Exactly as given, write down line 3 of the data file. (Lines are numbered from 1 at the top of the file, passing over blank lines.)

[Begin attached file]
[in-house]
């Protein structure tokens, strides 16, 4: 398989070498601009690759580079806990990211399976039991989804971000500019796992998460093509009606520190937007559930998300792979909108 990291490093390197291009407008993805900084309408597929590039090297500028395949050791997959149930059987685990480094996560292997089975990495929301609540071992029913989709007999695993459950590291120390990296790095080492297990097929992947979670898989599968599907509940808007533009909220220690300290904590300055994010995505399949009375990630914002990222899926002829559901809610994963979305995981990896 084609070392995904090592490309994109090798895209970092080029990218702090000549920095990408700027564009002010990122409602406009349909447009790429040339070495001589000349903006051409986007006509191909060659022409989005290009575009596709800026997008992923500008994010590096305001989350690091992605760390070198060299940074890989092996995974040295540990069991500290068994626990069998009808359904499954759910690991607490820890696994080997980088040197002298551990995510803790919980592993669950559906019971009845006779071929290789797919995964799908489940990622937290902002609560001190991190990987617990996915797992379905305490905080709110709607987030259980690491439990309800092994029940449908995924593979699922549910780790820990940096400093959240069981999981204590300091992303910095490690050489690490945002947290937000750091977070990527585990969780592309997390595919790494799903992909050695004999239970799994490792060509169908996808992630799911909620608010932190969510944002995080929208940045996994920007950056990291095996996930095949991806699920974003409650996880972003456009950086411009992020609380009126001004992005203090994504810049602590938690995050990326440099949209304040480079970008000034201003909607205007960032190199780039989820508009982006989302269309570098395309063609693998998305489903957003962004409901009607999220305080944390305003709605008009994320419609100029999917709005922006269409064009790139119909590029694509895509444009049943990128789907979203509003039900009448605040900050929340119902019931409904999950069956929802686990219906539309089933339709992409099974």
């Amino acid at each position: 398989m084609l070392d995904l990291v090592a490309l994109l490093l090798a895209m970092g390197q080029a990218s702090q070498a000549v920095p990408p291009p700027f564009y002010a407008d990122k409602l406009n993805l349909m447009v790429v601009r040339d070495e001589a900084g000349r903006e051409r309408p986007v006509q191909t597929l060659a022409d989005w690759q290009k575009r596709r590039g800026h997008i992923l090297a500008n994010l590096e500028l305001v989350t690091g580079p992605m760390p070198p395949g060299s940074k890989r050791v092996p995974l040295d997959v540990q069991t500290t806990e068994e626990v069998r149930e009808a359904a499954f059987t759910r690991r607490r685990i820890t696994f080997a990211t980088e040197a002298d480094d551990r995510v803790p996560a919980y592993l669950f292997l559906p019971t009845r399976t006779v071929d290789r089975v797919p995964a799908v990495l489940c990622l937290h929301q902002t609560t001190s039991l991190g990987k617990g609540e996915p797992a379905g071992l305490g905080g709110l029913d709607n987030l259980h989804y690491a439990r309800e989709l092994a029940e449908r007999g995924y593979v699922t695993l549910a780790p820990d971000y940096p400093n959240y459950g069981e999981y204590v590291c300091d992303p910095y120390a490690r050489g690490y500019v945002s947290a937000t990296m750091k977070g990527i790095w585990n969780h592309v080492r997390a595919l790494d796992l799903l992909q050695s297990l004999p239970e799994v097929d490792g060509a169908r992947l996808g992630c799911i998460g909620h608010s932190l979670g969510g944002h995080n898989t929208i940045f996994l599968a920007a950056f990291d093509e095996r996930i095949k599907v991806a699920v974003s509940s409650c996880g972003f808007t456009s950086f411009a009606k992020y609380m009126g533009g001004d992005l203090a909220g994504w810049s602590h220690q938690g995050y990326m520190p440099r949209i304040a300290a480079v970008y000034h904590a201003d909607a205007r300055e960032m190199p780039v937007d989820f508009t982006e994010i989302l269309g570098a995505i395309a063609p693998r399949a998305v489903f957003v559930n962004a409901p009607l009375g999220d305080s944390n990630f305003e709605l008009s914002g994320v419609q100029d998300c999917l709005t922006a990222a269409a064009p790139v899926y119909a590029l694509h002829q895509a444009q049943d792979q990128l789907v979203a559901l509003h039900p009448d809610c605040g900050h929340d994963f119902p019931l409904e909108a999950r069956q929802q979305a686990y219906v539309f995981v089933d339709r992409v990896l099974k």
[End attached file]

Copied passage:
């Amino acid at each position: 398989m084609l070392d995904l990291v090592a490309l994109l490093l090798a895209m970092g390197q080029a990218s702090q070498a000549v920095p990408p291009p700027f564009y002010a407008d990122k409602l406009n993805l349909m447009v790429v601009r040339d070495e001589a900084g000349r903006e051409r309408p986007v006509q191909t597929l060659a022409d989005w690759q290009k575009r596709r590039g800026h997008i992923l090297a500008n994010l590096e500028l305001v989350t690091g580079p992605m760390p070198p395949g060299s940074k890989r050791v092996p995974l040295d997959v540990q069991t500290t806990e068994e626990v069998r149930e009808a359904a499954f059987t759910r690991r607490r685990i820890t696994f080997a990211t980088e040197a002298d480094d551990r995510v803790p996560a919980y592993l669950f292997l559906p019971t009845r399976t006779v071929d290789r089975v797919p995964a799908v990495l489940c990622l937290h929301q902002t609560t001190s039991l991190g990987k617990g609540e996915p797992a379905g071992l305490g905080g709110l029913d709607n987030l259980h989804y690491a439990r309800e989709l092994a029940e449908r007999g995924y593979v699922t695993l549910a780790p820990d971000y940096p400093n959240y459950g069981e999981y204590v590291c300091d992303p910095y120390a490690r050489g690490y500019v945002s947290a937000t990296m750091k977070g990527i790095w585990n969780h592309v080492r997390a595919l790494d796992l799903l992909q050695s297990l004999p239970e799994v097929d490792g060509a169908r992947l996808g992630c799911i998460g909620h608010s932190l979670g969510g944002h995080n898989t929208i940045f996994l599968a920007a950056f990291d093509e095996r996930i095949k599907v991806a699920v974003s509940s409650c996880g972003f808007t456009s950086f411009a009606k992020y609380m009126g533009g001004d992005l203090a909220g994504w810049s602590h220690q938690g995050y990326m520190p440099r949209i304040a300290a480079v970008y000034h904590a201003d909607a205007r300055e960032m190199p780039v937007d989820f508009t982006e994010i989302l269309g570098a995505i395309a063609p693998r399949a998305v489903f957003v559930n962004a409901p009607l009375g999220d305080s944390n990630f305003e709605l008009s914002g994320v419609q100029d998300c999917l709005t922006a990222a269409a064009p790139v899926y119909a590029l694509h002829q895509a444009q049943d792979q990128l789907v979203a559901l509003h039900p009448d809610c605040g900050h929340d994963f119902p019931l409904e909108a999950r069956q929802q979305a686990y219906v539309f995981v089933d339709r992409v990896l099974k």